Travis Barker's One Demand About Filming His Proposal To Kourtney Kardashian

Kourtney Kardashian and Travis Barker's whirlwind romance was heavily featured on the first season of Hulu's "The Kardashians." The reality series — which follows a similar structure as "Keeping Up with the Kardashians" — chronicles the personal and financial adventures of the famed siblings.

Before the premiere of the Hulu show, Kardashian sat down with Variety to discuss why certain parts of her relationship with the Blink 182 drummer were kept private. "I definitely hold my relationship really close. It's so sacred to me, and I am very protective of it," the Poosh founder exclaimed. "There is a lot of us on there, and we've had such a good time doing it because we have such a good time when we're together. But I definitely want to protect it as much as I can." Kardashian explained that while Barker does not have reservations about appearing on the show, it's "not his thing." Now, Barker is speaking out about his highly publicized relationship — and he has revealed one demand he had during the filming process.

Travis Barker did not want to see any cameras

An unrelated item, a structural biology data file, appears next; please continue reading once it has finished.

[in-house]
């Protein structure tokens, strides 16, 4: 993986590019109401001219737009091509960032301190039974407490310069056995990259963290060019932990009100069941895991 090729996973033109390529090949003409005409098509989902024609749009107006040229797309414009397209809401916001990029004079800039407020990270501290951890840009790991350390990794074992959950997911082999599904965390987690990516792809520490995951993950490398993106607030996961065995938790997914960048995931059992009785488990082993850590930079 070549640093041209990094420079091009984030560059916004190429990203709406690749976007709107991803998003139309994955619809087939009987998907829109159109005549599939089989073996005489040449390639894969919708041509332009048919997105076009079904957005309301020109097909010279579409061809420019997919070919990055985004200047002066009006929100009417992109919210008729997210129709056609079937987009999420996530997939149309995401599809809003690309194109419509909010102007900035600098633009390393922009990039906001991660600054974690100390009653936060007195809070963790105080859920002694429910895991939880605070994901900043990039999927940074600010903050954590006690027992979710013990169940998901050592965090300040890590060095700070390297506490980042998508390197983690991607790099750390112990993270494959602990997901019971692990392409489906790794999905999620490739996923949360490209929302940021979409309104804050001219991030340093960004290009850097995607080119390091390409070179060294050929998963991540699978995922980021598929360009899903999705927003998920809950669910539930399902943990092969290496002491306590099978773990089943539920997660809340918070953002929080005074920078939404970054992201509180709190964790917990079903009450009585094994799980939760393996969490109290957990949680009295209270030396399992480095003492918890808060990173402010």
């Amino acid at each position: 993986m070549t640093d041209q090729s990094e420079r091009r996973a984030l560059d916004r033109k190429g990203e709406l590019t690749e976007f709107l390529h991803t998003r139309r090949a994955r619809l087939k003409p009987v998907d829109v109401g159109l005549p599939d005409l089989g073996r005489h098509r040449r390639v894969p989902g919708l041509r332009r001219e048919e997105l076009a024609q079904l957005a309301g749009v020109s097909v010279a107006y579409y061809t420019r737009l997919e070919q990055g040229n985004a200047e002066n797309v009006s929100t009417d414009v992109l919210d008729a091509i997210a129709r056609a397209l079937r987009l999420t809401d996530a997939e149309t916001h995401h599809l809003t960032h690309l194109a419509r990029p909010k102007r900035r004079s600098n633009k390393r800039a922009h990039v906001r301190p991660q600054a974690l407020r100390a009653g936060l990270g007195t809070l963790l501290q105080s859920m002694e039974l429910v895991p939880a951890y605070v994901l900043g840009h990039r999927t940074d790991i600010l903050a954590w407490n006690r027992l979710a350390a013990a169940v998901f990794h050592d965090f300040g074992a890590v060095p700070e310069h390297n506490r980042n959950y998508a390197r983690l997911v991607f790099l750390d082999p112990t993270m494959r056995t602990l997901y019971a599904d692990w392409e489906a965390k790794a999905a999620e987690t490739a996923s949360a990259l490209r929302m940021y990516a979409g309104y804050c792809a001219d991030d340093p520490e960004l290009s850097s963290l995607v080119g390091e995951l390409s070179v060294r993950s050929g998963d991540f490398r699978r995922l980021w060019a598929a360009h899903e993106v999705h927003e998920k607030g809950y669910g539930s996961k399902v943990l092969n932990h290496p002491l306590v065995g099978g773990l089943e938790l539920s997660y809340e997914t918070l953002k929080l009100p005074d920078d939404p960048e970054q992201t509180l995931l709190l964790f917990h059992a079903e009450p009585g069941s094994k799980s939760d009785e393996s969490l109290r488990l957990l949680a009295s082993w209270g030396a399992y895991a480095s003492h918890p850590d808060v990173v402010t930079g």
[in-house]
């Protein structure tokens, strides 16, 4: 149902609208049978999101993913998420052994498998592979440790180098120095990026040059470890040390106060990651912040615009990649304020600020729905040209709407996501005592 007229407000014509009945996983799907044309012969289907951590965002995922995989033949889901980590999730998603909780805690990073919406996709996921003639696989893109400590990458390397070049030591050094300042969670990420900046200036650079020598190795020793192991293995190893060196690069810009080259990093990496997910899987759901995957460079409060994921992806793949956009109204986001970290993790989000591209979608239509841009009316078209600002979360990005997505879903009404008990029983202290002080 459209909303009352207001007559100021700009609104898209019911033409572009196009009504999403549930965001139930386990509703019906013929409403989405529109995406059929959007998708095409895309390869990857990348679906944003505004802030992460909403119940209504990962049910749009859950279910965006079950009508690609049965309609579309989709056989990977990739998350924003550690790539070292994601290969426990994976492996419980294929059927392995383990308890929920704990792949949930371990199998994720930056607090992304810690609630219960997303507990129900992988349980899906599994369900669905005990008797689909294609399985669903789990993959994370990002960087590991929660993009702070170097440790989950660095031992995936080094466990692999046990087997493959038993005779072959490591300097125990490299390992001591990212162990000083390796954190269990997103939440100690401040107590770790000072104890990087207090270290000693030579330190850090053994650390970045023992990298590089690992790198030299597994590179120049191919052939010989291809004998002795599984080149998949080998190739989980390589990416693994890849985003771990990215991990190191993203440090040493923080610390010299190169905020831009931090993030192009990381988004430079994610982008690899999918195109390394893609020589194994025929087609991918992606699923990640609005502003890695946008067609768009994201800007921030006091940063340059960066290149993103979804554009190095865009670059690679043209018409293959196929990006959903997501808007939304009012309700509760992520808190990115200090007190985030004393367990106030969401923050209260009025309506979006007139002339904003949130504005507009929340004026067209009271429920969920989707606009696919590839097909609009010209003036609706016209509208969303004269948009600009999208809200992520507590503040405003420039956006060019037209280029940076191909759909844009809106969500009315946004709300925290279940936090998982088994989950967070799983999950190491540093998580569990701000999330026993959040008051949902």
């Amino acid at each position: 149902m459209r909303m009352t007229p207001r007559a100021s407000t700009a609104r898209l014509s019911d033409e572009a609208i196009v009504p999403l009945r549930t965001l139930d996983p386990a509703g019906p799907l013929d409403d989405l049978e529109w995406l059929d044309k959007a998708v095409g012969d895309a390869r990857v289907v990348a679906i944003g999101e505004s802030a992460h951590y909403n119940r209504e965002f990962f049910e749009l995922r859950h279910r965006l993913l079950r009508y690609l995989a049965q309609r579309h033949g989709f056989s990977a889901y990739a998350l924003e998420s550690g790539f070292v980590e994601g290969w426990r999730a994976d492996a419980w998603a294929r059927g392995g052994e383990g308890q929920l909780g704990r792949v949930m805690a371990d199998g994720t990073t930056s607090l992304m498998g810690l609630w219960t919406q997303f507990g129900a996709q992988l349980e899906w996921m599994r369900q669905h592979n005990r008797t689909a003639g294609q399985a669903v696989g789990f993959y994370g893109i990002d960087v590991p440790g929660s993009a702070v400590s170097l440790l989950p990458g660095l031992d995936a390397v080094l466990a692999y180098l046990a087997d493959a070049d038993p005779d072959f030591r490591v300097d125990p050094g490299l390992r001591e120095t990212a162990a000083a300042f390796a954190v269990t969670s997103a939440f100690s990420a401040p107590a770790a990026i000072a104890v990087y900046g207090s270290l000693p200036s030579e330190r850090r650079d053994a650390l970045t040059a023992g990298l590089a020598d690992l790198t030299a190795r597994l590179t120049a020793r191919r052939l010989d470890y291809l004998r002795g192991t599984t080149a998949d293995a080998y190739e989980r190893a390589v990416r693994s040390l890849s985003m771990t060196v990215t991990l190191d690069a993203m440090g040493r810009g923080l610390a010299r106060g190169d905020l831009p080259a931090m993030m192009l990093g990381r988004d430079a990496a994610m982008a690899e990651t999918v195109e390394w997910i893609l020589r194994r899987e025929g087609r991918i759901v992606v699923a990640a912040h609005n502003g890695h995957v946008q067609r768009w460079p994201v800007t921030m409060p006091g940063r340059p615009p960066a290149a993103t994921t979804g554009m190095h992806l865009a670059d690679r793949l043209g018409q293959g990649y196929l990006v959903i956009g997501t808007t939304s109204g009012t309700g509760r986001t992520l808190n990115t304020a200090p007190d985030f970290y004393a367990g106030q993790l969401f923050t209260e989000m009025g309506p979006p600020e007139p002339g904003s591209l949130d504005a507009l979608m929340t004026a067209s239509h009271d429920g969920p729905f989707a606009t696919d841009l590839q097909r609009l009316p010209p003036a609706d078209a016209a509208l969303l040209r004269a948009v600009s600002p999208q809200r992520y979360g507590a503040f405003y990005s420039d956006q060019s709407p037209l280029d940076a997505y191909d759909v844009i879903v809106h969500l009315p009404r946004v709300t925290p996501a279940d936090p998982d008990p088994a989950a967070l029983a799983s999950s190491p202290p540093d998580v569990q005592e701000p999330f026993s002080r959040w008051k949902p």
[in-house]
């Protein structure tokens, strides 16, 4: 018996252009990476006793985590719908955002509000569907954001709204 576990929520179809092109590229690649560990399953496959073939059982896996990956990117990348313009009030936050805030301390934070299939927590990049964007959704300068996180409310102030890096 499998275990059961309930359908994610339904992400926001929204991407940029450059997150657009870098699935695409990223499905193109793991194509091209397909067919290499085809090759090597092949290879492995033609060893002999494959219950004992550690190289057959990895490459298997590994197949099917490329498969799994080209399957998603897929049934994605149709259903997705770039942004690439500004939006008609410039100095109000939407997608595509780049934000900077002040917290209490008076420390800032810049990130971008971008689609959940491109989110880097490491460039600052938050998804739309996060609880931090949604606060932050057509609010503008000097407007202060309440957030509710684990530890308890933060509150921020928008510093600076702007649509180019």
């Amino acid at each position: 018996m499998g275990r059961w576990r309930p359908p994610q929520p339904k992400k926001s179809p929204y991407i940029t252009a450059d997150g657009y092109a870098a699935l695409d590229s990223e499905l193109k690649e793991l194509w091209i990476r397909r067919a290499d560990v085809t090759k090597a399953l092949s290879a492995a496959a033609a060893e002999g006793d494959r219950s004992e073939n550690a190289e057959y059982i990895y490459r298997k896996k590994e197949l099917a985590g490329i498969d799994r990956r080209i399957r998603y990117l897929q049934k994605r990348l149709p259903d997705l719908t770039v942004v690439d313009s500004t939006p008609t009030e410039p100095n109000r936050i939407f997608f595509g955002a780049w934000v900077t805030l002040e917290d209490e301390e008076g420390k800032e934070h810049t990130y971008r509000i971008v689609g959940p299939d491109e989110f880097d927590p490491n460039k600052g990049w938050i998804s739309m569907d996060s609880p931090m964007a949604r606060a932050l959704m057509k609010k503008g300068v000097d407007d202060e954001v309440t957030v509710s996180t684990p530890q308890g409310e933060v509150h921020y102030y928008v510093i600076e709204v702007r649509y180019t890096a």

Fans expected to see Travis Barker and Kourtney Kardashian's engagement during the first season of "The Kardashians," as the show's cameras were rolling during the big moment, according to TMZ. However, Barker ensured that the camera equipment was not visible to himself or Kardashian during the special event.

In a recent interview with GQ, the Bling 182 band member revealed he agreed to Kris Jenner's request to film their engagement only if the cameras were out of sight. "I can't see one camera, and Kourtney cannot see one camera," Barker insisted. He went on to reveal that the moments captured for the show were filmed with small GoPro cameras, which were placed in the surrounding foliage. Barker's desire to maintain some intimacy makes sense, as the rock star previously starred in his own reality show, "Meet the Barkers," but had an unpleasant experience. "There were cameras placed throughout my house. There were people living at my house," he told GQ. "It was insane, y'know. And it wasn't really for me, at that level — it was too much."